• MessageInitialization::ALL - Initialize each member with the field’s default value specified in the IDL file, or otherwise with the common default for the field type as defined in this article (note: char fields are considered numeric for C++).
    • The safest option, and also the default (used if not passing any argument to the constructor).
  • MessageInitialization::SKIP - Don’t initialize any members; it is the user’s responsibility to ensure that all members get initialized with some value, otherwise undefined behavior may result
    • Used for maximum performance if the user is setting all of the members themselves.
  • MessageInitialization::ZERO - Zero initialize all members; all members will be value-initialized (dynamic size or upper boundary arrays will have zero elements), and default values from the message definition will be ignored
    • Used when the user doesn’t want the overhead of initializing potentially complex or large default values, but still wants to ensure that all variables are properly initialized.
  • MessageInitialization::DEFAULTS_ONLY - Initialize only members that have field default values; all other members will be left uninitialized
    • Minimal initialization which ensures that existing code has correctly initialized members when a new field with a default value is added to the IDL later.

Optionally the constructor can be invoked with an allocator.

The struct has no constructor with positional arguments for the members. The short reason for this is that if code would rely on positional arguments to construct data objects changing a message definition would break existing code in subtle ways. Since this would discourage evolution of message definitions the data structures should be populated by setting the members separately, e.g. using the setter methods.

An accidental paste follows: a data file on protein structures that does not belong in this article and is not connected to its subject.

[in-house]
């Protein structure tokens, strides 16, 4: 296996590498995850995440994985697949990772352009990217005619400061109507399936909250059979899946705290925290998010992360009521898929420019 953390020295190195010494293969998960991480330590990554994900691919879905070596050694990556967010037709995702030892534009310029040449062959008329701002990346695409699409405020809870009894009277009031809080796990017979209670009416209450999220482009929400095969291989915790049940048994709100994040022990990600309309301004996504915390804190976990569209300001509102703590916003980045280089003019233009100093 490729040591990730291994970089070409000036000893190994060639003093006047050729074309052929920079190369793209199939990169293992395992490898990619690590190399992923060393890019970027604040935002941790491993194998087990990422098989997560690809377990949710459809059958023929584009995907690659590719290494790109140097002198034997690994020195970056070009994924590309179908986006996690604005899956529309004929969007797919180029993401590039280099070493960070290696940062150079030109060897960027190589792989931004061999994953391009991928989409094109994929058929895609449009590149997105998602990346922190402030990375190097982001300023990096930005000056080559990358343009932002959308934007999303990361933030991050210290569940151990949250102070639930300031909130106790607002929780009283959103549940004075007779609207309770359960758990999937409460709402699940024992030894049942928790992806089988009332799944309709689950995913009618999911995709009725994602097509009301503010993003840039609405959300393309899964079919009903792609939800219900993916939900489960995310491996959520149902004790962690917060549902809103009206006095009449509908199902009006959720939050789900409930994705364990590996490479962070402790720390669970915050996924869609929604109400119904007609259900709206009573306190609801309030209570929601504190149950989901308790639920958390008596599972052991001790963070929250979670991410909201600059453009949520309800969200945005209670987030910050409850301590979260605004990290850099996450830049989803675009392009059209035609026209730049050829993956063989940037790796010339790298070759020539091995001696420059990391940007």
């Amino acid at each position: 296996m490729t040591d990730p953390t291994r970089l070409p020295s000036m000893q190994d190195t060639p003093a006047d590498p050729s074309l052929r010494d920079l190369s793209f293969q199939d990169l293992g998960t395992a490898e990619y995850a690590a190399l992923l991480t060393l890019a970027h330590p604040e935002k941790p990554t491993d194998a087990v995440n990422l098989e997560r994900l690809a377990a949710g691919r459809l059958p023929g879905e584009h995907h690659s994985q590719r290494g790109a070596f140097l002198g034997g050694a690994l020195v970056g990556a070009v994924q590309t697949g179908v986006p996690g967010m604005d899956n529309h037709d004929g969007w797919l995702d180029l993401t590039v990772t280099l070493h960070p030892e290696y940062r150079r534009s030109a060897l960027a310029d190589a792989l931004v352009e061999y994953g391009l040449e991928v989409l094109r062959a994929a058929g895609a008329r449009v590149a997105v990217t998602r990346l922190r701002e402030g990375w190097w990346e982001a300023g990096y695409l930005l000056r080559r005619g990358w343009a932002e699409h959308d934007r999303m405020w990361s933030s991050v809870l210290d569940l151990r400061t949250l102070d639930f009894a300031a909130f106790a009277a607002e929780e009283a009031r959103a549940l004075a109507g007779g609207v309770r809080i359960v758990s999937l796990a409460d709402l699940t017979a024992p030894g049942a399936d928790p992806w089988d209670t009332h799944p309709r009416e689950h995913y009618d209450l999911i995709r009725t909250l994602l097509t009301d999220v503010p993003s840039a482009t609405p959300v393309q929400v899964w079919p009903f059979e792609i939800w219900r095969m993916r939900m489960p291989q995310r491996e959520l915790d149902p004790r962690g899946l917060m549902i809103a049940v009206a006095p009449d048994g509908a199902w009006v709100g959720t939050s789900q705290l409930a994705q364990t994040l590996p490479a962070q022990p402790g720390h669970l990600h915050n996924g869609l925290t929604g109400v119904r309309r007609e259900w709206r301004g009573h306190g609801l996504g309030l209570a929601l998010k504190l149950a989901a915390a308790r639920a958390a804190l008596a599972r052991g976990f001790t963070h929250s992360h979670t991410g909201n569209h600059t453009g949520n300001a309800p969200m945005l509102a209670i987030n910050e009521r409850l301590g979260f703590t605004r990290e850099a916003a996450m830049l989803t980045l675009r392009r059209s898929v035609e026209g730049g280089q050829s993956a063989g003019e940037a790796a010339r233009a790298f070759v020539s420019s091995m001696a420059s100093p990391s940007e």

For each field a setter method is generated to enable method chaining. They are named after the fields with a leading set__. The setter methods have a single argument to pass the value for the member variable. Each setter method returns the struct itself.


The comparison operators == and != perform the comparison on a per member basis.

Pointer types

The struct contains typedefs for the four common pointer types plain pointer, std::shared_ptr, std::unique_ptr, std::weak_ptr. For each pointer type there a non-const and a const typedef:

  • RawPtr and ConstRawPtr
  • SharedPtr and ConstSharedPtr
  • UniquePtr and ConstUniquePtr
  • WeakPtr and ConstWeakPtr

For similarity to ROS 1 the typedefs Ptr and ConstPtr still exist but are deprecated. In contrast to ROS 1 they use std::shared_ptr instead of Boost.


For a service a struct with the same name followed by an underscore is generated.

The struct contains only two typedefs:

  • Request which is the type of the request part of the service
  • Response which is the type of the request part of the service

The generated code is split across multiple files the same way as message are.

Request and response messages

For the request and response parts of a service separate messages are being generated. These messages are named after the service and have either a _Request or _Response suffix. They are are still defined in the srv sub namespace.